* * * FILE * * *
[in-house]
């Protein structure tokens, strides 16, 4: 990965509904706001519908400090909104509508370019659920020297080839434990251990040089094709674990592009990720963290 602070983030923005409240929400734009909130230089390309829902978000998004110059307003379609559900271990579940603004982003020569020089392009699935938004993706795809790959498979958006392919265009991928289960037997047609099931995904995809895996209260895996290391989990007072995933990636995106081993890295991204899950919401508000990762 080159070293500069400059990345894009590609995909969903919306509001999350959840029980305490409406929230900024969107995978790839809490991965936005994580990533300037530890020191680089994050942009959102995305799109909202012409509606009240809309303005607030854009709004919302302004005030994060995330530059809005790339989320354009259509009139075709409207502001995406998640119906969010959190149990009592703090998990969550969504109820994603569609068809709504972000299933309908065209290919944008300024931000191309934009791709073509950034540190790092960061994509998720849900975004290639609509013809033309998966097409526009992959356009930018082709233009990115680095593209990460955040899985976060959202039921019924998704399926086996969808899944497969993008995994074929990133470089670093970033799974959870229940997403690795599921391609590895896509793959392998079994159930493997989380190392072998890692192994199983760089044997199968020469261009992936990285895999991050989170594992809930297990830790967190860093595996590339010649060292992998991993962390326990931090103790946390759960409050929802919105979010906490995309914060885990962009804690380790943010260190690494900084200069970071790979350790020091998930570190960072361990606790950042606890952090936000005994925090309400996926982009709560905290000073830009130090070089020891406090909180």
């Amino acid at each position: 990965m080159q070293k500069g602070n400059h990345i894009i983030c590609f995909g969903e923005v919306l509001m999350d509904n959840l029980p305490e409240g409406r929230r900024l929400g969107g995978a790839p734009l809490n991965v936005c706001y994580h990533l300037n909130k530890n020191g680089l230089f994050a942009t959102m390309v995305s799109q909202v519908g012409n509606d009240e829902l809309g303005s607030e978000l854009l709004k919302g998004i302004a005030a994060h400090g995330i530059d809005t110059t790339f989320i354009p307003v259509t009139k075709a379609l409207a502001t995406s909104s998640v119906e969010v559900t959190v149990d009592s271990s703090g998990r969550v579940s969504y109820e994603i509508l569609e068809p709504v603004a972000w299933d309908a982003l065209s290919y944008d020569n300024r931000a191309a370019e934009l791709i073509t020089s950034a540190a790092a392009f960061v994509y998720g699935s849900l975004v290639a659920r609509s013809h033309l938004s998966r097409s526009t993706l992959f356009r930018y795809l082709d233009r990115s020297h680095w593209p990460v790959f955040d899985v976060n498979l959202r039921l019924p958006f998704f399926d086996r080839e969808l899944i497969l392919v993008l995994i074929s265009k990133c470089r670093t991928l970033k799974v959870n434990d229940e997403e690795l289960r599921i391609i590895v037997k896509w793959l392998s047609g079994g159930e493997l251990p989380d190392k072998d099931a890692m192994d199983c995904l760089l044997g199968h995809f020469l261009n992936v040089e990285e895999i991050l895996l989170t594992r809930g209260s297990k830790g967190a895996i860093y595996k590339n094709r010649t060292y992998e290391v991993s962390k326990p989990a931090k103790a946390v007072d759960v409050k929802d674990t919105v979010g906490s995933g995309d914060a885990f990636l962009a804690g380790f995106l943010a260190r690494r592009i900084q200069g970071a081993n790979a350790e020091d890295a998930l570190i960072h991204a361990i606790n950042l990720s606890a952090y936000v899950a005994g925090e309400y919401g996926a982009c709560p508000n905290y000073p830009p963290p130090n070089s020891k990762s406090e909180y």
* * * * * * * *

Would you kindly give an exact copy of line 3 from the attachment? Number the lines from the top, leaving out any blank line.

């Amino acid at each position: 990965m080159q070293k500069g602070n400059h990345i894009i983030c590609f995909g969903e923005v919306l509001m999350d509904n959840l029980p305490e409240g409406r929230r900024l929400g969107g995978a790839p734009l809490n991965v936005c706001y994580h990533l300037n909130k530890n020191g680089l230089f994050a942009t959102m390309v995305s799109q909202v519908g012409n509606d009240e829902l809309g303005s607030e978000l854009l709004k919302g998004i302004a005030a994060h400090g995330i530059d809005t110059t790339f989320i354009p307003v259509t009139k075709a379609l409207a502001t995406s909104s998640v119906e969010v559900t959190v149990d009592s271990s703090g998990r969550v579940s969504y109820e994603i509508l569609e068809p709504v603004a972000w299933d309908a982003l065209s290919y944008d020569n300024r931000a191309a370019e934009l791709i073509t020089s950034a540190a790092a392009f960061v994509y998720g699935s849900l975004v290639a659920r609509s013809h033309l938004s998966r097409s526009t993706l992959f356009r930018y795809l082709d233009r990115s020297h680095w593209p990460v790959f955040d899985v976060n498979l959202r039921l019924p958006f998704f399926d086996r080839e969808l899944i497969l392919v993008l995994i074929s265009k990133c470089r670093t991928l970033k799974v959870n434990d229940e997403e690795l289960r599921i391609i590895v037997k896509w793959l392998s047609g079994g159930e493997l251990p989380d190392k072998d099931a890692m192994d199983c995904l760089l044997g199968h995809f020469l261009n992936v040089e990285e895999i991050l895996l989170t594992r809930g209260s297990k830790g967190a895996i860093y595996k590339n094709r010649t060292y992998e290391v991993s962390k326990p989990a931090k103790a946390v007072d759960v409050k929802d674990t919105v979010g906490s995933g995309d914060a885990f990636l962009a804690g380790f995106l943010a260190r690494r592009i900084q200069g970071a081993n790979a350790e020091d890295a998930l570190i960072h991204a361990i606790n950042l990720s606890a952090y936000v899950a005994g925090e309400y919401g996926a982009c709560p508000n905290y000073p830009p963290p130090n070089s020891k990762s406090e909180y």